18th Century Gin Craze
Binge drinking isn’t anything new. The Gin Craze that swept 18th century London spawned as many social problems and fuelled as much public outcry as anything we read about in the papers today.
In over-crowded, slum-ridden Georgian London, gin was the opium of the people. For a few pennies, London’s poor found entertainment and escapism from cold and hunger at the bottom of a glass. In 1730, around 10 million gallons of gin were being distilled in the Capital each year and sold from 7,000 dram shops. In fact, it’s estimated that the average Londoner drank a staggering 14 gallons of the stuff a year!
Invented in Holland, gin only became popular in England when Dutch-born William of Orange took the English throne in 1688. By the end of the century, we were at war with France. So, to protect our economy and help the war effort, the government put a heavy duty on the import of spirits and lifted restrictions on domestic spirit production. In doing so, they created a healthy market for poor quality grain – which could only benefit the many landowners who sat in Parliament. The resulting trade also created a rich source of tax revenue.
The effects were devastating. Gin was blamed for misery, rising crime, prostitution, madness, higher death rates and falling birth rates. The vice-chamberlain Lord Hervey remarked that, "Drunkenness of the common people was universal, the whole town of London swarmed with drunken people from morning till night." In one notorious case of 1734, a woman named Judith Dufour collected her two-year-old child from the workhouse, strangled him, dumped the body in a ditch and sold the child’s new set of clothes for 1s and 4d to buy gin.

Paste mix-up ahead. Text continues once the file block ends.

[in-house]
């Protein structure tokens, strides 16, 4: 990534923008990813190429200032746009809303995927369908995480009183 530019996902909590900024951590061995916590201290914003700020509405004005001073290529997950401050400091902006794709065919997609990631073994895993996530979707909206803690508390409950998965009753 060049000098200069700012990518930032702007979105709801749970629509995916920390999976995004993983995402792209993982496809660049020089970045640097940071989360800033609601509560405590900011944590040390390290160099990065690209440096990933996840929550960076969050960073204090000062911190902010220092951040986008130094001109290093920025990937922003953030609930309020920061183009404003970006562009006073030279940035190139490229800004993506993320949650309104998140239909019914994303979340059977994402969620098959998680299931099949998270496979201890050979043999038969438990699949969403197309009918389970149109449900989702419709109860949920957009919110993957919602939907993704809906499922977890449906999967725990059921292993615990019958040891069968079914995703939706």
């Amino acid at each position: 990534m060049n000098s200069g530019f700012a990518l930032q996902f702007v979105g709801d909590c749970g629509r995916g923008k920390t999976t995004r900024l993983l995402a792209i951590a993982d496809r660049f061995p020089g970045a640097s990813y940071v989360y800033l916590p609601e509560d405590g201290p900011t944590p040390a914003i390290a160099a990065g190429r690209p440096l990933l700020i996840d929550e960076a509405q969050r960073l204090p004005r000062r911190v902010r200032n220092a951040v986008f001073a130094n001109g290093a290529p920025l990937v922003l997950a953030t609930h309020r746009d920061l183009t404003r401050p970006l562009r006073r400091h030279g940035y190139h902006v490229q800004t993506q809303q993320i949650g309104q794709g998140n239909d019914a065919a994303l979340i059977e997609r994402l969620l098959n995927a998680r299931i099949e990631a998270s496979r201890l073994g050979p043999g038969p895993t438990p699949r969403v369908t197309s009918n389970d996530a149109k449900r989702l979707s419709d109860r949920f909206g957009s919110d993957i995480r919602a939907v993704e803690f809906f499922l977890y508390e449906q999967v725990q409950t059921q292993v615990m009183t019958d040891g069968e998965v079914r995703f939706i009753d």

As public outcry grew, the government was forced to take action. The 1736 Gin Act taxed retail sales at 20 shillings a gallon and made selling gin without a £50 annual licence illegal. In the next seven years, only two licences were taken out. Whereas reputable sellers were put out of business, bootleggers thrived. Their gin, which went by colourful names such as ‘Ladies Delight’ and ‘Cuckold’s Comfort’, was more likely to be flavoured with turpentine than juniper. At worst, it was poisonous, containing horrifying ingredients such as sulphuric acid.
In 1751, artist William Hogarth published his satirical print ‘Gin Lane’, which depicted such disturbing scenes as a gin-crazed mother, covered in syphilitic sores, unwittingly dropping her baby to its death down some cellar stairs while she takes a pinch of snuff. Aided by powerful propaganda such as this, the 1751 Gin Act was passed. This was more successful. It lowered the licence fee and forced distillers to sell only to licensed retailers trading from respectable premises.
A change in the economy also helped turn the tide. A series of bad harvests forced grain prices up, making landowners less dependent on income from gin production. They also forced food prices up and wages down, so the poor were less able to afford their drug of choice. By 1757, the Gin Craze was all but dead.